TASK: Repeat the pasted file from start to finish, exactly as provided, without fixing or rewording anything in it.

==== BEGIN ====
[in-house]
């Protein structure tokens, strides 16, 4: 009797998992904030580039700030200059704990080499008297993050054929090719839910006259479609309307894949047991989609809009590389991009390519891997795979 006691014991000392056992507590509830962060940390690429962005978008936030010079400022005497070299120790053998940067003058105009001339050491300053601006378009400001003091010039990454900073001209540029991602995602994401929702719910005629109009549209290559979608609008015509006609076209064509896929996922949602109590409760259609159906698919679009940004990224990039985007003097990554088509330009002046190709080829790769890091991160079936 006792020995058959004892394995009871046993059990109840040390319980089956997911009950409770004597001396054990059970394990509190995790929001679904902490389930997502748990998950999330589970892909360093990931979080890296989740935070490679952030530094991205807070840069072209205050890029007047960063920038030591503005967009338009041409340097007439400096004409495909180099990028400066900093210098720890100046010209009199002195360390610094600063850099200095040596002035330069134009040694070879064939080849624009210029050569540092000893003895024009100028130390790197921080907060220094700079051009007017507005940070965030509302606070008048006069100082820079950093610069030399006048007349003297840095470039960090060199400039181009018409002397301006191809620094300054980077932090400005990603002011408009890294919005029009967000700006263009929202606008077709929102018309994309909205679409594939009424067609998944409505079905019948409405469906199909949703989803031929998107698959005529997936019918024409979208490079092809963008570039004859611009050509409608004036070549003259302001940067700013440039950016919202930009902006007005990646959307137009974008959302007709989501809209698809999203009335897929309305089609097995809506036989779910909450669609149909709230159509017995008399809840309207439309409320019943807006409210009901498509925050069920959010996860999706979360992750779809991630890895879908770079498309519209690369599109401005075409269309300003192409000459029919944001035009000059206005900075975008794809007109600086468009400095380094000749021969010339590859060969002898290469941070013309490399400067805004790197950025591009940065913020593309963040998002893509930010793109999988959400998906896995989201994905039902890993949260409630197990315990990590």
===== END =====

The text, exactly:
[in-house]
């Protein structure tokens, strides 16, 4: 009797998992904030580039700030200059704990080499008297993050054929090719839910006259479609309307894949047991989609809009590389991009390519891997795979 006691014991000392056992507590509830962060940390690429962005978008936030010079400022005497070299120790053998940067003058105009001339050491300053601006378009400001003091010039990454900073001209540029991602995602994401929702719910005629109009549209290559979608609008015509006609076209064509896929996922949602109590409760259609159906698919679009940004990224990039985007003097990554088509330009002046190709080829790769890091991160079936 006792020995058959004892394995009871046993059990109840040390319980089956997911009950409770004597001396054990059970394990509190995790929001679904902490389930997502748990998950999330589970892909360093990931979080890296989740935070490679952030530094991205807070840069072209205050890029007047960063920038030591503005967009338009041409340097007439400096004409495909180099990028400066900093210098720890100046010209009199002195360390610094600063850099200095040596002035330069134009040694070879064939080849624009210029050569540092000893003895024009100028130390790197921080907060220094700079051009007017507005940070965030509302606070008048006069100082820079950093610069030399006048007349003297840095470039960090060199400039181009018409002397301006191809620094300054980077932090400005990603002011408009890294919005029009967000700006263009929202606008077709929102018309994309909205679409594939009424067609998944409505079905019948409405469906199909949703989803031929998107698959005529997936019918024409979208490079092809963008570039004859611009050509409608004036070549003259302001940067700013440039950016919202930009902006007005990646959307137009974008959302007709989501809209698809999203009335897929309305089609097995809506036989779910909450669609149909709230159509017995008399809840309207439309409320019943807006409210009901498509925050069920959010996860999706979360992750779809991630890895879908770079498309519209690369599109401005075409269309300003192409000459029919944001035009000059206005900075975008794809007109600086468009400095380094000749021969010339590859060969002898290469941070013309490399400067805004790197950025591009940065913020593309963040998002893509930010793109999988959400998906896995989201994905039902890993949260409630197990315990990590």